Morphine remained the most common opioid used other than heroin, with recent (last six months) use reported by 52% of the IDU sample compared with 46% in 2004. Recent injection was reported by 48% compared with 43% the previous year. Days of recent use had risen significantly with a mean of 63, up from 34 days. Similarly, days of injection had increased significantly with a mean of 64, up from 34 days. A 100mg tablet of morphine was generally held to cost $50, a price unchanged from the previous year. Availability of morphine continued to be regarded as 'easy' with most being obtained from friends. The most commonly consumed brand of morphine remained MS Contin®.

Other opioids
Use of illicit oxycodone was reported in the six months preceding the interview by 39% of the IDU sample and its injection by 35%. Mean days of use was 14. Other types of opioids were recently used by 14%. Although this appears to be substantially less than the 31% in 2004, this apparent decrease is almost certainly an artefact of the decision in 2005 to ask about oxycodone separately in the IDRS.

Numbers of IDU reporting recent use of benzodiazepines had changed little, with 73% of IDU reporting having consumed this class of drugs within the last six months compared with 71% in 2004. Similarly, the 82 mean days of use in the last six months was not a significant increase on the 68 reported the previous year. Rates of injection did appear to have fallen, however, with 7% of IDU reporting the recent injection of benzodiazepines in 2005 as opposed to 12% in 2004, and mean days of injection falling significantly from 33 to just three in 2005. As in 2004, the majority of these benzodiazepines were sourced from licit doctors' prescriptions. Diazepam was once again found to be the most common type of benzodiazepine used by a very substantial margin (n=62) followed by oxazepam (n=11) and temazepam (n=5).

Associated harms
In 2005, incident cases of hepatitis C continued to remain more common than those of hepatitis B. With 27 incident cases of hepatitis B, this rate remained relatively unchanged from the 29 cases the previous year. Hepatitis C saw 101 cases, down from 121, but this was still a substantially higher figure than rates prior to 2003.

Although the use of needles after another person had not changed significantly, with nine percent having done so in the last month compared with 13% the previous year, significant drops were noted in the lending of needles (14%, down from 23%) and of sharing other injecting equipment (29%, down from 41%).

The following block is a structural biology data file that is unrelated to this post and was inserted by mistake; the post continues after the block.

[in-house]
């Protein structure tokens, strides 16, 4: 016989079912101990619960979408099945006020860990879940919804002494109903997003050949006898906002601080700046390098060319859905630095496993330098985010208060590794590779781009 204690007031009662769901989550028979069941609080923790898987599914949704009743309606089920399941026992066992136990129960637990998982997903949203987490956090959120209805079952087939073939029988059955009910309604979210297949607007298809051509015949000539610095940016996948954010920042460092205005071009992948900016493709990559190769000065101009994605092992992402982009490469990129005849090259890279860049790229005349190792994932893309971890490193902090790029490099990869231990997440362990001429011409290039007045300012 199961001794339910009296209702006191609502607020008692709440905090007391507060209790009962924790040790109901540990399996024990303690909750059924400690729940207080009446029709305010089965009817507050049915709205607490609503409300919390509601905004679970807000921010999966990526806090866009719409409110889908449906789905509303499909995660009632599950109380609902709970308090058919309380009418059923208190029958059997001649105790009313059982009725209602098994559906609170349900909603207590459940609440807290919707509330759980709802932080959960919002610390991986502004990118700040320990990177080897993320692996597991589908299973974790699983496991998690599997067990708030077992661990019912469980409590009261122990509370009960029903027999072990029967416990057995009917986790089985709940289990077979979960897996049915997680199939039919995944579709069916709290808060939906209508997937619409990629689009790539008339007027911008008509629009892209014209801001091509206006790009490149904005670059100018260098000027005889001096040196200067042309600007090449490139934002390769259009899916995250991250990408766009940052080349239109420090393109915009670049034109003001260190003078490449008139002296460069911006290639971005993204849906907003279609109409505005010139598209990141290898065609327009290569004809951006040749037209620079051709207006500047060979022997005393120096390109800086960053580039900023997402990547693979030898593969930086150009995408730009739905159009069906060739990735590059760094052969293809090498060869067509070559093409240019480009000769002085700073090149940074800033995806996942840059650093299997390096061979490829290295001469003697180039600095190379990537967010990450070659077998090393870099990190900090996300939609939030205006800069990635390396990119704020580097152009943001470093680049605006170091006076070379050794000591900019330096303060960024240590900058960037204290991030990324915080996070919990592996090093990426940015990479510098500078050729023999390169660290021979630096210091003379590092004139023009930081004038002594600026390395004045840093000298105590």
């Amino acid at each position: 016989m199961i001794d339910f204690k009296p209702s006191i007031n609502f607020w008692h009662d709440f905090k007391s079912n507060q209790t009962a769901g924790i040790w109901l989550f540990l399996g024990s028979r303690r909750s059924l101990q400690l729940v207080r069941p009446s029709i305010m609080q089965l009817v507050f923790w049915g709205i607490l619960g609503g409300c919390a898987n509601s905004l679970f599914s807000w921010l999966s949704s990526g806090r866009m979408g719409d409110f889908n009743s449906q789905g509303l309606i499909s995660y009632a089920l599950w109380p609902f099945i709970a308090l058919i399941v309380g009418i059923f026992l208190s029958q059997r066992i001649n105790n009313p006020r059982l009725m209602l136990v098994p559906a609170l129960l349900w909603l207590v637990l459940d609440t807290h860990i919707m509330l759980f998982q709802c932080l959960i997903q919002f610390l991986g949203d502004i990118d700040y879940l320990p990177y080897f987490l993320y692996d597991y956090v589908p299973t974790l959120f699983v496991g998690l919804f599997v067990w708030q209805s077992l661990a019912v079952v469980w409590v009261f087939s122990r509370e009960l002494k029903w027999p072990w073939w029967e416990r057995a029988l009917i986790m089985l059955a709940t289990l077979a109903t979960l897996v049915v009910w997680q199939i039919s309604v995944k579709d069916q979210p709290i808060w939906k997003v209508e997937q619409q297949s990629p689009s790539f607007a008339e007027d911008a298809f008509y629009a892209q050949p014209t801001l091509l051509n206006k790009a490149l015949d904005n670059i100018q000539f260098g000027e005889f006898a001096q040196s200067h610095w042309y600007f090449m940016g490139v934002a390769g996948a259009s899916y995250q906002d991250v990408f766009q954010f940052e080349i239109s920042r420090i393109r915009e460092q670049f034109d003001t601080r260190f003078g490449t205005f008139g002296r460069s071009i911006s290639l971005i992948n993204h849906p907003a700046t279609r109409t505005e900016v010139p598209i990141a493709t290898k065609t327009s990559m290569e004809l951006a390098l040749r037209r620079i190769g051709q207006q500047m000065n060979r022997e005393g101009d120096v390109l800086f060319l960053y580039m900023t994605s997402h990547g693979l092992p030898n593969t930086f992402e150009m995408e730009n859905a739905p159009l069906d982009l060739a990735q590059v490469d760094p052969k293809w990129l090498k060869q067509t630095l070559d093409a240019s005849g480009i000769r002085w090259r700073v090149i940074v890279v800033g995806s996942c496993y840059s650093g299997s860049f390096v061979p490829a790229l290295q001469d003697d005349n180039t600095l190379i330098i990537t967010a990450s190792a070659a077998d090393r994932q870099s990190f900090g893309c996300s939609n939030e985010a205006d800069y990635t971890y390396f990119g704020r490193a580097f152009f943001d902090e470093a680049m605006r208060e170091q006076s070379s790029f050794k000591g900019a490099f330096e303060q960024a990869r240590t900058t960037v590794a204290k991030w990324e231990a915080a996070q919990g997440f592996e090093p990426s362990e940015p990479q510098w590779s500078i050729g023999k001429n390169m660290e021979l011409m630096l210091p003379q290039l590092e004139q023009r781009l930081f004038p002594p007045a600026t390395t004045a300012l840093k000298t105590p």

The most common recently experienced injection-related difficulties continued to be scarring/bruising (49%) followed by difficulty injecting (36%). Next most common was a 'dirty hit' reported by 22% with methamphetamine being the most commonly implicated substance. Other harms were relatively uncommon. The mean number of harms experienced had decreased from two to one.

Driving a motor vehicle within one hour of consuming illicit drugs (at least once) in the last six months was reported by 70% of the IDU sample. As these data have not previously been collected, it is not possible to draw comparisons with previous years.

Verbal aggression whilst intoxicated was reported by 30% of IDU and physical aggression by 14%.  Verbal aggression whilst in withdrawal was rather more common, reported by 43% and physical aggression by 10%. The substances most commonly implicated in aggression whilst intoxicated were alcohol and crystal methamphetamine, whilst heroin was most commonly implicated in aggression during withdrawal.

There were 29% of the IDU sample who had been arrested during the last 12 months, which was not a significant change from the 34% arrested in the 2004 sample. Offences related to use and possession of drugs remained the most common reason for arrest. Involvement in criminal activity in the month preceding interview was admitted to by 37% of the sample, which was significantly less than the 62% the previous year. Dealing drugs remained the most common form of criminal activity by a substantial margin.

That there has been an apparent decline in users' perceptions of the availability and quality of methamphetamine may be cautiously interpreted in part as a reflection of the success of recent police strategies to reduce the availability of precursor chemicals.

There are indications that opiate users have become less inclined to call for ambulance services as a first response to overdose situations. This may indicate a need for harm reduction/safer using messages to be specifically targeted at this group of users.

Recent increases in the use of pharmaceutical opioids needs to be viewed with some concern. Firstly, these preparations are not intended to be injected and their increased use by IDU is likely to be accompanied by an increase in injection-related problems (abscesses, vein damage etc.). Secondly, experience of similar drug trends involving these substances in Maine, USA provides considerable evidence that the widespread use of drugs such as Oxycontin® may form a precursor to a surge in heroin use.

The significant decline in recent use of cannabis amongst IDU in the IDRS sample and also amongst the general WA population in the National Drug Strategy Household Survey suggests that recent legislative changes to the criminal status of cannabis has not resulted in an upswing in the drug's use.

Citation: Fetherston, J. and Lenton, S. (2006) West Australian Drug Trends 2005: Findings from the Illicit Drug Reporting System (IDRS). Sydney: National Drug and Alcohol Research Centre.